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Assault and battery charges can oftentimes be confusing. That’s because you don’t have to physically harm a person to be charged with assault and battery in South Carolina.

You see, assault occurs when someone does something to make someone else fear harm to themselves. Battery occurs when you physically harm someone. However, in South Carolina assault and battery are lumped together under one criminal charge.

In this article we’ll cover:

  • Examples of assault and battery
  • The fines, charges, penalties and jail time
  • The different degrees of assault and battery
  • Answer commons questions about assault and battery

Last but not least, if you’re facing an assault and battery charge in SC your first priority should be to seek the help of an experienced criminal defense lawyer who can explain your options and help you plan the best defense possible.

Let’s get started.

Assault & Battery: Charges and Penalties

While it’s sometimes straightforward to tell whether an act is or isn’t assault, that’s not always the case. 

So what does an assault and battery charge look like in real life? 

Here are a few examples:

1.) One person punches another person.

2.) One person threatens another person by acting like he is about to swing an object at the other person’s head without actually touching them.

3.) One person makes credible terroristic threats toward another person.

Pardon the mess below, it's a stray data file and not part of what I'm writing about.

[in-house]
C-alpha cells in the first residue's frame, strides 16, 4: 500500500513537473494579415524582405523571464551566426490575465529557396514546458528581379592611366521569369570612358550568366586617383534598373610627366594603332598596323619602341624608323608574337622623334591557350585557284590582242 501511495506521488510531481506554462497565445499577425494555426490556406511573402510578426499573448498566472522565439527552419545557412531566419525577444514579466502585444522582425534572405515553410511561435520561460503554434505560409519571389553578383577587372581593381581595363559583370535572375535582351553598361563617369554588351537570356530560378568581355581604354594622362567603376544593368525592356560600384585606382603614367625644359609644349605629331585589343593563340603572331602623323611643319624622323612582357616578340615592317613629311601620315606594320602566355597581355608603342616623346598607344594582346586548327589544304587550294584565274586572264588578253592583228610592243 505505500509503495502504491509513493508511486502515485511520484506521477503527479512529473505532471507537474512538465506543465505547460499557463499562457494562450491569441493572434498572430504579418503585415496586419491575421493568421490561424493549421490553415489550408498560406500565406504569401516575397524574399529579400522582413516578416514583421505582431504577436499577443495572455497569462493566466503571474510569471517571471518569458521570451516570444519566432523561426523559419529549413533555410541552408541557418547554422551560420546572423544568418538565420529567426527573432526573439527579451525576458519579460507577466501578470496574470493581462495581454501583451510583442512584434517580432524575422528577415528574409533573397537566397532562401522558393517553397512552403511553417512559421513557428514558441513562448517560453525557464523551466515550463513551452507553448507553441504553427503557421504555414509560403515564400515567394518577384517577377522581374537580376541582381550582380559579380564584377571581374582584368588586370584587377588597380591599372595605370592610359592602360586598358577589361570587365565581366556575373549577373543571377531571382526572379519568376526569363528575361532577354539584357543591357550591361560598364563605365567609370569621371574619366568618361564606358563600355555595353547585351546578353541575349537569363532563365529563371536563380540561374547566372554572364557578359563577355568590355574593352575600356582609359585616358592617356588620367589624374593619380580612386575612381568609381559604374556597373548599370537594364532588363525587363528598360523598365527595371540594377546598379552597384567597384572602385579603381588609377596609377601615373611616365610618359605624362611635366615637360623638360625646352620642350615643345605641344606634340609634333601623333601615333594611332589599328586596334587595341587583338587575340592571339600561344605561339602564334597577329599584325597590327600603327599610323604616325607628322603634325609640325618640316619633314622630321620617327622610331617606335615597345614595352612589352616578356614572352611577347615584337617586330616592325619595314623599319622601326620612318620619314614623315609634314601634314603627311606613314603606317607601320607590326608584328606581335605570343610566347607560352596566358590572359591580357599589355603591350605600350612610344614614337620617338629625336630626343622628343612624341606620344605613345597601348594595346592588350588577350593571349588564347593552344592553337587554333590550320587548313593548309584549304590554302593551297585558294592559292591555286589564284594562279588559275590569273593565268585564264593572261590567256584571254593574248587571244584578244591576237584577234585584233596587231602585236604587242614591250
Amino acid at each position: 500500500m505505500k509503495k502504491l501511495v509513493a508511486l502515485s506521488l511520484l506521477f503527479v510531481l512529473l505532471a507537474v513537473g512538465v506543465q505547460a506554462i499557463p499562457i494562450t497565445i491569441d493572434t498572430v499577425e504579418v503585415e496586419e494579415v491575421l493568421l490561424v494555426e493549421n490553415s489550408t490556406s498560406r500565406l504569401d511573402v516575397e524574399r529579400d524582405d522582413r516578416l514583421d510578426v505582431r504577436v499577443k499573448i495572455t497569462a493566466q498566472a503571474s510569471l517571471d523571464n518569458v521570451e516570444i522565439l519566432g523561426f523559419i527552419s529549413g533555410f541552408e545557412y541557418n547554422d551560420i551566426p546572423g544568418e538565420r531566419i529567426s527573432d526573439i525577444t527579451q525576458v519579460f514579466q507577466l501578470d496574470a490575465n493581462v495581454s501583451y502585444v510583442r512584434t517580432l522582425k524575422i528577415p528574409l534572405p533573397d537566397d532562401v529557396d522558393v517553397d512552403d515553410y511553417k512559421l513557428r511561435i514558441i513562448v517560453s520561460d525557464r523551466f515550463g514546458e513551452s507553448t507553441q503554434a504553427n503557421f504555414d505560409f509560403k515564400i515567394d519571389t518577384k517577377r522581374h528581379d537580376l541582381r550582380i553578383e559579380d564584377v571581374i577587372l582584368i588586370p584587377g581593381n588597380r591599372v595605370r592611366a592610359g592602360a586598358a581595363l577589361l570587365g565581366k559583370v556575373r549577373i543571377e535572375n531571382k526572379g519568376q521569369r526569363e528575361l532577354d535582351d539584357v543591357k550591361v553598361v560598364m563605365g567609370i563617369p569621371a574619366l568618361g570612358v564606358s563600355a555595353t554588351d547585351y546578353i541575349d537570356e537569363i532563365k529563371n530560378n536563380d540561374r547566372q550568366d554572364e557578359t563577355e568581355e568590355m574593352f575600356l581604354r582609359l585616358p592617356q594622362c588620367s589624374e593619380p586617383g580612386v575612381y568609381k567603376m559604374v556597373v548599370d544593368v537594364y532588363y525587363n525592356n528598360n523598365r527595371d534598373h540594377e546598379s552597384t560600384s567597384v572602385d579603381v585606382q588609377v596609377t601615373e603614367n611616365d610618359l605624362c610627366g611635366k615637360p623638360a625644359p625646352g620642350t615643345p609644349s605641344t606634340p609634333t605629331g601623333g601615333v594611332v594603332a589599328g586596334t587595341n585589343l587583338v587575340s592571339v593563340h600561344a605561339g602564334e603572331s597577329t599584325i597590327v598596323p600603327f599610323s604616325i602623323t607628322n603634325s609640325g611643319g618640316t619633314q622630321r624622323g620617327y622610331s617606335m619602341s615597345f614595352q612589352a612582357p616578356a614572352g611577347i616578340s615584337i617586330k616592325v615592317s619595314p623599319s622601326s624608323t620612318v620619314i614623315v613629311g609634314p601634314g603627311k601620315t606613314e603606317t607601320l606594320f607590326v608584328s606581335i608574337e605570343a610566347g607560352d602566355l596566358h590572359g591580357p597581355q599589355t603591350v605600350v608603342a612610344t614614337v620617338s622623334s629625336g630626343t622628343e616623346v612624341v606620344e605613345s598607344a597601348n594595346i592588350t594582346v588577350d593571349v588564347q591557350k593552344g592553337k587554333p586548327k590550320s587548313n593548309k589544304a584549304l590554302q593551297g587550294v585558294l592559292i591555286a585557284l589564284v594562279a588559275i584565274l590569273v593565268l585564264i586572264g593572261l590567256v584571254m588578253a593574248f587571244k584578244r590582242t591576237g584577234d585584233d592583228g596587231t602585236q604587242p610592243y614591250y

4.) One person touches the genitals of another person without permission.

5.) When someone commits one of the acts above, or similar acts, the criminal punishment for such acts is imposed by a judge within limits established in SC law. We’ll cover the possible penalties you could be facing if convicted a little later. 

For now, let’s go over the actual charges.

What is a Charge for Assault and Battery?

As previously mentioned, in general, an assault occurs when someone does something to make someone else fear harm to themselves. Battery is actually causing such harm to that other person. However, South Carolina law lumps assault and battery together into one criminal charge, covered in S.C. Code Ann. § 16-3-600. Therefore, whether you cause someone to fear you will injure them or if you actually injure them, both acts are considered assault & battery under SC law.

Additionally, non-consensual touching of the private parts of a person either under or above clothing qualifies as assault and battery. Even though there may be no physical injury, the act meets the legal requirements of the charge.